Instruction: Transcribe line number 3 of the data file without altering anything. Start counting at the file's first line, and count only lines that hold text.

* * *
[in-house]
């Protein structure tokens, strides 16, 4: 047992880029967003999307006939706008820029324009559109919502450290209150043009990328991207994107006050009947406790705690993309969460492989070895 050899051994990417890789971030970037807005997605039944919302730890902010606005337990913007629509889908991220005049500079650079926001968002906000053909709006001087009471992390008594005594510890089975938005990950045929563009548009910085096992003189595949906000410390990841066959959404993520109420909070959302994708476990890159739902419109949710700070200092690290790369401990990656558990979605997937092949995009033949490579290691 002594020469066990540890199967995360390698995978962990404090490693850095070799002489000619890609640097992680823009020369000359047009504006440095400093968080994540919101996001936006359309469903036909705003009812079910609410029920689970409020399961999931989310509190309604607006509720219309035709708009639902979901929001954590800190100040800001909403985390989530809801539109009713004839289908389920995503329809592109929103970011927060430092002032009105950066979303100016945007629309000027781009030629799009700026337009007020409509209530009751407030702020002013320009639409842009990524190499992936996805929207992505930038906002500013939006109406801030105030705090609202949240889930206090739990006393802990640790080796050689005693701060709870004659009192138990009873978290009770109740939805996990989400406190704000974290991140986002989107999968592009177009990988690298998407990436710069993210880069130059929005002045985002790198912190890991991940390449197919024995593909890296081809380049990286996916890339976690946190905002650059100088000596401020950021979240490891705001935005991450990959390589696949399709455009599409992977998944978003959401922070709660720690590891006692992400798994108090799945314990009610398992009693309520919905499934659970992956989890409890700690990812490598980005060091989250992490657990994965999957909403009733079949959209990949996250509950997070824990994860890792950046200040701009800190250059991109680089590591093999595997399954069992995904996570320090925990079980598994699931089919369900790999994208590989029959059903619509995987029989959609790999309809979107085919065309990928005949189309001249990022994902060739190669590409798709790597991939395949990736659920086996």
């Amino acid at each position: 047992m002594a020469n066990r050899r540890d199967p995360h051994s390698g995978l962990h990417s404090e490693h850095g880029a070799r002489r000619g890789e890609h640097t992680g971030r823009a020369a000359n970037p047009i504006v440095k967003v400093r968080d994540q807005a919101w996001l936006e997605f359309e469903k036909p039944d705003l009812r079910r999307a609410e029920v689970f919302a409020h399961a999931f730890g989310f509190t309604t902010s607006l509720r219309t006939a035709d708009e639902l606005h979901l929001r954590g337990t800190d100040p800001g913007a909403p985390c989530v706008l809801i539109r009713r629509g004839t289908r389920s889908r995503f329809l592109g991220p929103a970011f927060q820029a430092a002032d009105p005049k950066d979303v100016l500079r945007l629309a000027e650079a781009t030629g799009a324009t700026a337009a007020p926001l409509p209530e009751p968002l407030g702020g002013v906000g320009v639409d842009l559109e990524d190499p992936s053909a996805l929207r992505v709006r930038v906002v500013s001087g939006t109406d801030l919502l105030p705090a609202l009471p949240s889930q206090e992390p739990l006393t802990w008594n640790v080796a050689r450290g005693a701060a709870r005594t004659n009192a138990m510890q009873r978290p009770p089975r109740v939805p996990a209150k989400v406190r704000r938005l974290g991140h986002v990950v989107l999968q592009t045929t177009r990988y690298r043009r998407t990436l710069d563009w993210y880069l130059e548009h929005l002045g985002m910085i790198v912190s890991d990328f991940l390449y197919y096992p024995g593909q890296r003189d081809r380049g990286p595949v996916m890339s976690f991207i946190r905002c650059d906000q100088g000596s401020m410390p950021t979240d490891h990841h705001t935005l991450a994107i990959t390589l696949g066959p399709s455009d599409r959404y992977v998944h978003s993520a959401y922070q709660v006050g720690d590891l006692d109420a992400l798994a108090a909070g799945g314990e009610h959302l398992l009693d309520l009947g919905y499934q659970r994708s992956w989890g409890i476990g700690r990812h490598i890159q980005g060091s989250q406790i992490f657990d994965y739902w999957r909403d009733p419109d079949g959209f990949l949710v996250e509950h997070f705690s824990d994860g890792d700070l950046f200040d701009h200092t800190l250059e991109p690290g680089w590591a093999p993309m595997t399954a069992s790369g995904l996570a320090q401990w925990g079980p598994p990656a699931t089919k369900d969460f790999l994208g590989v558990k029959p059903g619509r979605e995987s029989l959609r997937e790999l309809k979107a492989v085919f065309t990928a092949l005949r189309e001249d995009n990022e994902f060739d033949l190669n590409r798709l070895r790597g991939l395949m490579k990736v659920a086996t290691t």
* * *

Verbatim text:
């Amino acid at each position: 047992m002594a020469n066990r050899r540890d199967p995360h051994s390698g995978l962990h990417s404090e490693h850095g880029a070799r002489r000619g890789e890609h640097t992680g971030r823009a020369a000359n970037p047009i504006v440095k967003v400093r968080d994540q807005a919101w996001l936006e997605f359309e469903k036909p039944d705003l009812r079910r999307a609410e029920v689970f919302a409020h399961a999931f730890g989310f509190t309604t902010s607006l509720r219309t006939a035709d708009e639902l606005h979901l929001r954590g337990t800190d100040p800001g913007a909403p985390c989530v706008l809801i539109r009713r629509g004839t289908r389920s889908r995503f329809l592109g991220p929103a970011f927060q820029a430092a002032d009105p005049k950066d979303v100016l500079r945007l629309a000027e650079a781009t030629g799009a324009t700026a337009a007020p926001l409509p209530e009751p968002l407030g702020g002013v906000g320009v639409d842009l559109e990524d190499p992936s053909a996805l929207r992505v709006r930038v906002v500013s001087g939006t109406d801030l919502l105030p705090a609202l009471p949240s889930q206090e992390p739990l006393t802990w008594n640790v080796a050689r450290g005693a701060a709870r005594t004659n009192a138990m510890q009873r978290p009770p089975r109740v939805p996990a209150k989400v406190r704000r938005l974290g991140h986002v990950v989107l999968q592009t045929t177009r990988y690298r043009r998407t990436l710069d563009w993210y880069l130059e548009h929005l002045g985002m910085i790198v912190s890991d990328f991940l390449y197919y096992p024995g593909q890296r003189d081809r380049g990286p595949v996916m890339s976690f991207i946190r905002c650059d906000q100088g000596s401020m410390p950021t979240d490891h990841h705001t935005l991450a994107i990959t390589l696949g066959p399709s455009d599409r959404y992977v998944h978003s993520a959401y922070q709660v006050g720690d590891l006692d109420a992400l798994a108090a909070g799945g314990e009610h959302l398992l009693d309520l009947g919905y499934q659970r994708s992956w989890g409890i476990g700690r990812h490598i890159q980005g060091s989250q406790i992490f657990d994965y739902w999957r909403d009733p419109d079949g959209f990949l949710v996250e509950h997070f705690s824990d994860g890792d700070l950046f200040d701009h200092t800190l250059e991109p690290g680089w590591a093999p993309m595997t399954a069992s790369g995904l996570a320090q401990w925990g079980p598994p990656a699931t089919k369900d969460f790999l994208g590989v558990k029959p059903g619509r979605e995987s029989l959609r997937e790999l309809k979107a492989v085919f065309t990928a092949l005949r189309e001249d995009n990022e994902f060739d033949l190669n590409r798709l070895r790597g991939l395949m490579k990736v659920a086996t290691t």